Stair it was: held that there' was'no mal1itime lien;: but as the, statute of
O'hitfga-vea:lien"and thecontra;ef itself'had been held to be nU\'ritime in. its by the supreme court in' Insurance Co. v. ]):wMaltnj: 11 Wall. ,1, the admiralty would enforce it, and in that case it was diirected to be 'Ptit'with the claims for foreign and domestic supplies, and to share withth'efuin the proceeds. It is: not clear to my m.ind that the relative t:llaim was considered by the court in the case of, The Gu;iding Star. Hit werecleal' that it waseonsidered, I should,of course, follow it; but the"case of The Dolph:;"" had been decided, and the V'olume of Repoi'tsootitaining it published several years before. That, decision, which'(loritairied afuU discussion of tb,e subject, was not referred to, nor wdni:nyother authority referred to, and the matter was not discussed. The fact that the statutes in that' state and in this give a Hen for this claim does not at all determine itsrelative merit, nor confound the ciples'which prevail fin admiralty. If it did it would put such, a claim on a footihg with seamen's wages and' other favoredclaima. ' This court wilhi()t 'admit the statute ora state to accomplish such:results in its cedlire. The claim fOl'insurance, though admitted,must stand on its own merits; and considering that the contract is one simply of indemnity to the owner, in no way helps the ship, and is collateral to its ment,l shall,with a little misgiving ohny right to this opinion, in view of what'wasdone in theoase of The Guiding Star, hold that this claim should be subordinated to the claims fOrBupplies and the like, and given the next In holding this, no stress is laid upon the question whether the lien is maritime '6rstatutory, consideration being given solely to its merits asa lien upon the ship; having in mind the principle and purpose'for which the court as a court of admiralty must. regard such liens as attaching. 'It has been the practice in this district in such cases to adjust the costs,so that the costs on the original claim should be paid first, and after that so that those incurred in respect of each class of claims should precede in payment the class to which such claims spectively belong, Bnd 'Boon down through the list. Thatpracticewill be followed in the present case. An order for distribution will be entered in accordance with the f()regoingopinion.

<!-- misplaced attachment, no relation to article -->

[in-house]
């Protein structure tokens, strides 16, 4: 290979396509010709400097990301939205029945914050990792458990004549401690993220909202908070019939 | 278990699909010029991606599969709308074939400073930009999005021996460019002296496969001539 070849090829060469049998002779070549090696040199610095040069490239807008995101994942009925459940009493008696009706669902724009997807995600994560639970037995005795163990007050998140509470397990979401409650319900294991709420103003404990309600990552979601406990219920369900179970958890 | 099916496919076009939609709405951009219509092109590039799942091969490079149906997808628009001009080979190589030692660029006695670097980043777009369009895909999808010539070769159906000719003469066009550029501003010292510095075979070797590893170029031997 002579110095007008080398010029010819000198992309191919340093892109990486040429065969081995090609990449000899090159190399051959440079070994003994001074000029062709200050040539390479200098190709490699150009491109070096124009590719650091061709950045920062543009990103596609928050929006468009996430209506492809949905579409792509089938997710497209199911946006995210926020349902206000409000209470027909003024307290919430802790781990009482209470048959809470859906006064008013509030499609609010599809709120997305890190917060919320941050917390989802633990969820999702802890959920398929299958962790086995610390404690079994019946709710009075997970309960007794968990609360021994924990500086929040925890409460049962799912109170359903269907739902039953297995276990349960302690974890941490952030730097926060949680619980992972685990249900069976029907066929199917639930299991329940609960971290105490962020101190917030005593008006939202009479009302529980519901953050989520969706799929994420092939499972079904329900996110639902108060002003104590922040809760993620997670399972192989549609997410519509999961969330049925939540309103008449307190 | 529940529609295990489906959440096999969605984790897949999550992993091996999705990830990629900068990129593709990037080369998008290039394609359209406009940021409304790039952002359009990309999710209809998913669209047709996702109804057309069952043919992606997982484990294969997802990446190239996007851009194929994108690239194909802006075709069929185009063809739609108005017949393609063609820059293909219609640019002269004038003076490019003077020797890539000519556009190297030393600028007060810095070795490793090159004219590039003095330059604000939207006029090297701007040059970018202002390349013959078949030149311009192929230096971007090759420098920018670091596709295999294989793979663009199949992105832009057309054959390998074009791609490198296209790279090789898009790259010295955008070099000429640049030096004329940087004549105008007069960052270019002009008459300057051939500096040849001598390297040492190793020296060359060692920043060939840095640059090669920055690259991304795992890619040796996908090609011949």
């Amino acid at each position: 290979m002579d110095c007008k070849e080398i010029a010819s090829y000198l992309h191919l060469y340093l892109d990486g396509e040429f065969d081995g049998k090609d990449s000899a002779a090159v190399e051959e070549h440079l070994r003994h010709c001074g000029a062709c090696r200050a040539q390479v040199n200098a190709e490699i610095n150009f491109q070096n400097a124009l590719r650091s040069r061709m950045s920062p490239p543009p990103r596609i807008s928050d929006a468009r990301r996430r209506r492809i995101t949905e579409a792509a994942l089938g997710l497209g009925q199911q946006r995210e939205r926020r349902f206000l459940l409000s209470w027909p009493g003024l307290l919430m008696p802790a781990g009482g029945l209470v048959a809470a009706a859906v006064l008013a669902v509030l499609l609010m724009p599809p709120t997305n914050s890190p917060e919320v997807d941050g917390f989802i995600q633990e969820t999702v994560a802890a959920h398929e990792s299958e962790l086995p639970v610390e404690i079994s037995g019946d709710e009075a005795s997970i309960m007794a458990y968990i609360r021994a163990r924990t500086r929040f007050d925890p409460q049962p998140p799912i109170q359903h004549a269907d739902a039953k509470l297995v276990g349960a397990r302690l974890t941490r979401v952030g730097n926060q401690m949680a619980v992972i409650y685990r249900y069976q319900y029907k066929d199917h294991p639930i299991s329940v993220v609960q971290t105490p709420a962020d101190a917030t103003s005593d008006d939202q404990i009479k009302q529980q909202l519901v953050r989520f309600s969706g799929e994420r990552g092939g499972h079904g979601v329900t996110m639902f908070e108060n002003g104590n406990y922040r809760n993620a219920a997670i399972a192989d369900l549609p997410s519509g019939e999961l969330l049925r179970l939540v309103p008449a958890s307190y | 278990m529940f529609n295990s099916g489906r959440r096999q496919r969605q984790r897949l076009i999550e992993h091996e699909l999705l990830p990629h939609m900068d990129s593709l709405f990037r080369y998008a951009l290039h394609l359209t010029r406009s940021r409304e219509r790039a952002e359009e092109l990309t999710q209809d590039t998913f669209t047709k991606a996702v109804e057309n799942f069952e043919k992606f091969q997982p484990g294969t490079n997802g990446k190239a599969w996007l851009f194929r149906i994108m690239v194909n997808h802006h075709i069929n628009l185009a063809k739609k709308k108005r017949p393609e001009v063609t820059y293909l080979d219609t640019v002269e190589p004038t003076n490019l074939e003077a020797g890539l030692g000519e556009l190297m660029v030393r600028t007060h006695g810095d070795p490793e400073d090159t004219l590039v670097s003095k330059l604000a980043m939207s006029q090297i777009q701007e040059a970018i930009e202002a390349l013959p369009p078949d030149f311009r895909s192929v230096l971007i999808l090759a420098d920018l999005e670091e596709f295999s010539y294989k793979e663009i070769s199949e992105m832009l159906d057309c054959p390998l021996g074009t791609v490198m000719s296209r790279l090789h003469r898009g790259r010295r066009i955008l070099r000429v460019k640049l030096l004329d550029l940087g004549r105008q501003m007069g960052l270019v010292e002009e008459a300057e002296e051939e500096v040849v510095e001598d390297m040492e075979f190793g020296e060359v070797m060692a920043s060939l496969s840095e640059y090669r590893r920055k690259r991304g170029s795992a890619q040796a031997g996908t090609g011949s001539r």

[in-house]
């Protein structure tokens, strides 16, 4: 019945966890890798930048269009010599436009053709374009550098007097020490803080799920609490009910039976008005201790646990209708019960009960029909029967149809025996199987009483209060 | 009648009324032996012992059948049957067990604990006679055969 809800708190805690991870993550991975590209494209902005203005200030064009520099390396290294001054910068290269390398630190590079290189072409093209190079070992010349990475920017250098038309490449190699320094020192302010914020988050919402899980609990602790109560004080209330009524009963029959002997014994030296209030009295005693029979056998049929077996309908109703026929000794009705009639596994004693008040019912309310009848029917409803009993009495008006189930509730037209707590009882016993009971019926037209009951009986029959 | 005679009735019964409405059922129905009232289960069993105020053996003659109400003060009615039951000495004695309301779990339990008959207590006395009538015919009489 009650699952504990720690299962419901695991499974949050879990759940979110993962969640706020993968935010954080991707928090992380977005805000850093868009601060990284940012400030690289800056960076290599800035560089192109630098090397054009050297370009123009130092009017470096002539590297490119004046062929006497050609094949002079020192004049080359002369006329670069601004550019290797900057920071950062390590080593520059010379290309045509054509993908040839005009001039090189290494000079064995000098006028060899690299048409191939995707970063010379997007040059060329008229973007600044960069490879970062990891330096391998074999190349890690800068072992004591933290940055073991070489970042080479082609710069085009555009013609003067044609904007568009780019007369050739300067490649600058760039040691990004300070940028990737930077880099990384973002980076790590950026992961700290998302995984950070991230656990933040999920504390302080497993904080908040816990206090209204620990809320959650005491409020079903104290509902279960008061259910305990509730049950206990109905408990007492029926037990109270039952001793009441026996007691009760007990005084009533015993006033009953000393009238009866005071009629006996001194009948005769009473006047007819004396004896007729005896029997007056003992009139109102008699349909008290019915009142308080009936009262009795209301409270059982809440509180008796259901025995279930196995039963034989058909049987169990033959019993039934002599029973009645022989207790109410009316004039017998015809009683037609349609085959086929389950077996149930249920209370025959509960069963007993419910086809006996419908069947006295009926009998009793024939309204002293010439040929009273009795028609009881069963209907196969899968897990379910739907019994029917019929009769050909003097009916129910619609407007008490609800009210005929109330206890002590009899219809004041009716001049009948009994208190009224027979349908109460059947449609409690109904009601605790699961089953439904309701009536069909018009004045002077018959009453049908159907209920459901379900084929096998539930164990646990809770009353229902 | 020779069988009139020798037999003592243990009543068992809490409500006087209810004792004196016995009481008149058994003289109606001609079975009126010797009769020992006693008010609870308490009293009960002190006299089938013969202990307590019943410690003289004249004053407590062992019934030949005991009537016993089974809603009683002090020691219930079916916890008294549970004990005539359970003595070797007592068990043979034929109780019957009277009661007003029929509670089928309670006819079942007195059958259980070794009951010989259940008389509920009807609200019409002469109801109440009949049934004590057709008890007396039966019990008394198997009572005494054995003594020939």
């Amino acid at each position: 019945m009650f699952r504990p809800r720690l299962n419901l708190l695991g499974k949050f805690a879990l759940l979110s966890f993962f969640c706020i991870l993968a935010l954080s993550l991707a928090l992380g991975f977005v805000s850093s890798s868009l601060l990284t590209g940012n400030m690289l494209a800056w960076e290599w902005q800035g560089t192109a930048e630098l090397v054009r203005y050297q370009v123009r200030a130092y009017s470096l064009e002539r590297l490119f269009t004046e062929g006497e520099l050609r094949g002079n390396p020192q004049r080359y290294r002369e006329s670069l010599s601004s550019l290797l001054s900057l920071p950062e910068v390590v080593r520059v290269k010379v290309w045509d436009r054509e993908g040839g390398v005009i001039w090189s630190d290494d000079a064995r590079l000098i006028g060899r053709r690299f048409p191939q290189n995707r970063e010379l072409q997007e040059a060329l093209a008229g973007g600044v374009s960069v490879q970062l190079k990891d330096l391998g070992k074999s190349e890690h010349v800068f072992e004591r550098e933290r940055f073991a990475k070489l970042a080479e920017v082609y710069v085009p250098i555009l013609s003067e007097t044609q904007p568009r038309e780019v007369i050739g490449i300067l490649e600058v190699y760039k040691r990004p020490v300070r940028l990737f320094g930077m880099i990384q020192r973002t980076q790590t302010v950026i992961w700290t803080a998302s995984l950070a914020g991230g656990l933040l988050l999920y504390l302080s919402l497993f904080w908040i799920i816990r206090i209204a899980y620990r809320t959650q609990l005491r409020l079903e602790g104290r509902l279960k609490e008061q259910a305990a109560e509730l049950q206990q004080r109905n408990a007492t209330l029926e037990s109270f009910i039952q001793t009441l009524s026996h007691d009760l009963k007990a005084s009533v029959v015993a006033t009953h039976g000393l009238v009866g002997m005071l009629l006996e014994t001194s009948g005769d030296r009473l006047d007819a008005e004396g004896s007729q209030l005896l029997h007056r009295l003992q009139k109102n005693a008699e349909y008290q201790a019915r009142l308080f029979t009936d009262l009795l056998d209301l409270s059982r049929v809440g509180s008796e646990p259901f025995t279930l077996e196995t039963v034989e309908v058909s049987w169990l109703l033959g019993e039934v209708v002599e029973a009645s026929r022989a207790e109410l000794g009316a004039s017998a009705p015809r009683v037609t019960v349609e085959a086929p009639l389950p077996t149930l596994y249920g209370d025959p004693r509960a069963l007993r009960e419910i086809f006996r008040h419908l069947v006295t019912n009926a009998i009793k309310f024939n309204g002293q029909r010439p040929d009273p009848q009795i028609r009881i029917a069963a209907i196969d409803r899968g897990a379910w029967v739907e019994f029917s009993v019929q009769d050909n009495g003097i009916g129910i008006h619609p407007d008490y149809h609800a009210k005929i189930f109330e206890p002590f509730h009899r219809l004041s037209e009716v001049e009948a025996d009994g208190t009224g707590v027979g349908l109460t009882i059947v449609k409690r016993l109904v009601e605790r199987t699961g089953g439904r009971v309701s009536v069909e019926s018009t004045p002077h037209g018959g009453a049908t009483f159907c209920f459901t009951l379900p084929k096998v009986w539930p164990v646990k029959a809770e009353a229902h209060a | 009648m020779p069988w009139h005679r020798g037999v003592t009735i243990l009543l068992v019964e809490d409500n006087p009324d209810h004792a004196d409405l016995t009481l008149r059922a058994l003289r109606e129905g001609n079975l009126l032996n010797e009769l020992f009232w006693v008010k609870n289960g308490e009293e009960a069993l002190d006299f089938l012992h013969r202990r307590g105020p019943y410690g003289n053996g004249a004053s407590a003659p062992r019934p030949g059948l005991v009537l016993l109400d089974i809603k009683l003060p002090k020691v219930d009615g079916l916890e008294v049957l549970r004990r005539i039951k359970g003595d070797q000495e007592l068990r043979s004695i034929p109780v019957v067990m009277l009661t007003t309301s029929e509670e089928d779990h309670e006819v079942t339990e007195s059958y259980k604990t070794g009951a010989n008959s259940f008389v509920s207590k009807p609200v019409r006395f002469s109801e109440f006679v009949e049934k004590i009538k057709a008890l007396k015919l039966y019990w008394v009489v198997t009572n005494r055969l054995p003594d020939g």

LA.VERTY (mstriet Court,
et al. 11. CLA.USEN.'
York. November 1IG, 1889.)
s. D. New
SinPPINQ-LnnTATIoN 011' LIABILITY ACTS-CONTRACT TO INsUB-a-:AoT JUNB 26, 1884. , " Where a earrier contracts to insure cargo, and: rails to do B(l, and tbe cargo is lllst
bytbe sinking of the veS\lel, thl;l carrier cannot limit bisliabilityto the value of ,the vessel. The limitation of'liabiUty acts do not affect the li,abilltY of vessel owners upon their direct personal oontracts outside of the Qrdi.nIU'Y Pl1siness of the vessel.
In Admiralty." , " . Action for the valueofa cargo of tin)ost on respondent's lighter.
Reported by Edward G.Benedict. Esq., of ,the New York bar;